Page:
Mr. Gunaratna: Senator, I fully agree with you. I want to reiterate that 90 per cent of the terrorist groups originate in the global south, in the poorer regions. They lack the resources, but they also lack the discipline, and that is why it is so important for the Western enforcement and intelligence services to work closely in partnership, not in cooperation, but in collaboration, by having common databases, exchanges of personnel, joint training, joint operations, sharing of technology and resources and, most importantly, sharing of experience in the fight against terrorism. Unless the West works with the rest of the world, we will fail in this fight.

The Western population, the white population of this world, North Americans, Europeans, Australians and New Zealanders, are only about 15 to 20 per cent of the world's population, but they have 70 per cent of the world's resources. Unless you work with the poorer countries of this world, you will suffer from terrorism. We must not forget that 9/11 was planned in Afghanistan, and the Western nations neglected Afghanistan. There was international neglect of Afghanistan after the Soviets left, and that is why al Qaeda was able to plan, prepare and execute that horrible attack against the United States. As long as you work in partnership with countries in the global south, I can assure you that the threat of terrorism to the Western nations will be low. You are only suffering from the tailwind of the terrorist groups that are in the global south. Your networks are very small compared to the ones that exist in our part of the world. If the groups are put under equal pressure in Asia and the Middle East, I can tell you that they cannot maintain and sustain the networks in Canada, the U.S. and Europe. That is why you need to work more closely together and have a more strategic, long-term approach to fighting terrorism.

Senator Andreychuk: Senator Joyal asked about working with other countries and their intelligence services. What is your opinion of countries like Canada and the United States allowing people to be returned or taken to countries where torture is one method of extracting information?

Professor Gunaratna: We have seen that the Western interrogators have learned a lot during the past three years about how to interrogate more effectively without subjecting the detainee to torture. That type of interrogation is called rapport-based interrogation, but still, a very small percentage, less than 5 per cent, of the detainees will not cooperate unless some extreme measures are used against them.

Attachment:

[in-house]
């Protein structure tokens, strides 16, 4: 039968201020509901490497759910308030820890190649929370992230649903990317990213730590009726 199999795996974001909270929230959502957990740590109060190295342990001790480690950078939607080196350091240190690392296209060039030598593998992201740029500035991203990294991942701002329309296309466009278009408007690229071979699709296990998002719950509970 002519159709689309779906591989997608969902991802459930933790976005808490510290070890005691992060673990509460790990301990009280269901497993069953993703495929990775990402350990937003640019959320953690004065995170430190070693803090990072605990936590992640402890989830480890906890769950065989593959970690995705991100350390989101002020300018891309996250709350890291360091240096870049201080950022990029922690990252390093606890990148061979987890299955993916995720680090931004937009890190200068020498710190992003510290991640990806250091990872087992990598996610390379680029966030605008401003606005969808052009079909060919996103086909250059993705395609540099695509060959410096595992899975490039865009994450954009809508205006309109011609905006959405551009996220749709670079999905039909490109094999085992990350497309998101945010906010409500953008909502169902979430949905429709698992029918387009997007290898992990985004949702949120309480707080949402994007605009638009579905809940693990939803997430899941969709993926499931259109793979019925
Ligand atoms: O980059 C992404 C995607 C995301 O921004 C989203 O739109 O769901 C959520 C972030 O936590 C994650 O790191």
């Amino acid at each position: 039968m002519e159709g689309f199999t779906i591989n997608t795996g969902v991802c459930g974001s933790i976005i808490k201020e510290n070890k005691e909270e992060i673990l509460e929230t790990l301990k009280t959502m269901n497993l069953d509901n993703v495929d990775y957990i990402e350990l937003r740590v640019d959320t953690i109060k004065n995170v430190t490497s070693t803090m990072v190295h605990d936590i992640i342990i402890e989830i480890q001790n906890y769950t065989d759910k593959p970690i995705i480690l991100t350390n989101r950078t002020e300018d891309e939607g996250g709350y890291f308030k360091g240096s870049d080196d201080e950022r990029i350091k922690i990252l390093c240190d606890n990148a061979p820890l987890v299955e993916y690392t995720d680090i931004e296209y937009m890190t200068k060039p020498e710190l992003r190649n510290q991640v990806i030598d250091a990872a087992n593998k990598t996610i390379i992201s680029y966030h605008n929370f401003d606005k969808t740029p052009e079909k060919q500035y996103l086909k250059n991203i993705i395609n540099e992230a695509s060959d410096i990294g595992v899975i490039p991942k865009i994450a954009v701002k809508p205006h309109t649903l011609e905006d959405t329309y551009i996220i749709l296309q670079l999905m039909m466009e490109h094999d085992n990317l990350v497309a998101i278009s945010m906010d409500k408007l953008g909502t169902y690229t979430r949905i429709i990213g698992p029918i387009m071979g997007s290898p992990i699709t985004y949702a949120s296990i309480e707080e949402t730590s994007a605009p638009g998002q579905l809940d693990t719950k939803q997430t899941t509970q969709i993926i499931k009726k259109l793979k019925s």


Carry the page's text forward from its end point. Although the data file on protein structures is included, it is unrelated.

Some security and intelligence agencies in Western countries have realized that the only way to get those people to cooperate is to send them to countries in the Middle East that practice torture routinely. I personally disagree that we should subject these detainees to torture because it will make them more hardened. Also, we will lose our moral legitimacy to conduct this fight effectively. The information we get by torturing someone is often inaccurate. When we put those data into our database, it will increase the inaccuracy of our complete data pool.

I certainly disagree with sending these people to countries that routinely practice torture. However, I want to urge the Western nations to review your methods of detention and your practices of interrogation. If you do not do that, your detainees will not cooperate with you. Your custodial interviews will yield no substance for you to prevent terrorism.

These are my frank views on the torture of detainees.

Senator Andreychuk: I am a little confused by what you said at the end. Are you saying that the intelligence services do not understand whom they are interviewing because terrorism is a new concept to them, as opposed to organized crime or criminality? Although you have excluded torture, are you saying that they are not current with the kinds of techniques that are being employed in other like-minded countries?

Mr. Gunaratna: I am saying that there are some countries that, because of inadequate and inappropriate legislation, find it difficult to detain certain people for long periods of time. Also, in some countries, when someone is arrested, you have to have that person's lawyer present in order to question him or her. There are some countries where you cannot use a plea bargain agreement whereby you tell a detainee, ``Look, you have killed so many people. You are going to jail for 20 years, but I will reduce your sentence to 10 years or 5 years if you cooperate.'' Some countries do not have that type of legislation. It is important to empower the government agencies that are holding and interrogating these people with more appropriate rules and regulations so that they can more effectively conduct their business. More recently, we have realized that the American practice of detention inside the continental United States has proved to be more effective, for instance, than the way the British are holding their detainees inside the United Kingdom. Therefore, countries can learn from one another.